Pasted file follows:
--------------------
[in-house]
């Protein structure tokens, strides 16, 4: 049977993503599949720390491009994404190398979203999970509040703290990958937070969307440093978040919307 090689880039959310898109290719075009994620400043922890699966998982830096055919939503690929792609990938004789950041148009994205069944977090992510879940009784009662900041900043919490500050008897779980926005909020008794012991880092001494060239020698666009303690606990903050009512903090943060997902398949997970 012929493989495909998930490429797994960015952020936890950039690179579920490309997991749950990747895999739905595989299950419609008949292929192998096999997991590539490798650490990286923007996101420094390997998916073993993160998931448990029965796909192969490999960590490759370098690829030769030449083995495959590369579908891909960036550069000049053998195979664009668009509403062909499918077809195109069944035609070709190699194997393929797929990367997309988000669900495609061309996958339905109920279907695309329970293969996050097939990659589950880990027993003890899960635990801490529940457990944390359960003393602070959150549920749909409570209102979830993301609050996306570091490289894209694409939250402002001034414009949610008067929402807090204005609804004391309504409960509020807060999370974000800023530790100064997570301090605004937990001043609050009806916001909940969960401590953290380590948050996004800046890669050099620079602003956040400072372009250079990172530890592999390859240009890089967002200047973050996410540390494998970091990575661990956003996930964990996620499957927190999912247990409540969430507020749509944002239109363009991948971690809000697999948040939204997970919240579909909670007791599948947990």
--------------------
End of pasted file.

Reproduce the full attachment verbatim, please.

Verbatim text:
[in-house]
């Protein structure tokens, strides 16, 4: 049977993503599949720390491009994404190398979203999970509040703290990958937070969307440093978040919307 090689880039959310898109290719075009994620400043922890699966998982830096055919939503690929792609990938004789950041148009994205069944977090992510879940009784009662900041900043919490500050008897779980926005909020008794012991880092001494060239020698666009303690606990903050009512903090943060997902398949997970 012929493989495909998930490429797994960015952020936890950039690179579920490309997991749950990747895999739905595989299950419609008949292929192998096999997991590539490798650490990286923007996101420094390997998916073993993160998931448990029965796909192969490999960590490759370098690829030769030449083995495959590369579908891909960036550069000049053998195979664009668009509403062909499918077809195109069944035609070709190699194997393929797929990367997309988000669900495609061309996958339905109920279907695309329970293969996050097939990659589950880990027993003890899960635990801490529940457990944390359960003393602070959150549920749909409570209102979830993301609050996306570091490289894209694409939250402002001034414009949610008067929402807090204005609804004391309504409960509020807060999370974000800023530790100064997570301090605004937990001043609050009806916001909940969960401590953290380590948050996004800046890669050099620079602003956040400072372009250079990172530890592999390859240009890089967002200047973050996410540390494998970091990575661990956003996930964990996620499957927190999912247990409540969430507020749509944002239109363009991948971690809000697999948040939204997970919240579909909670007791599948947990």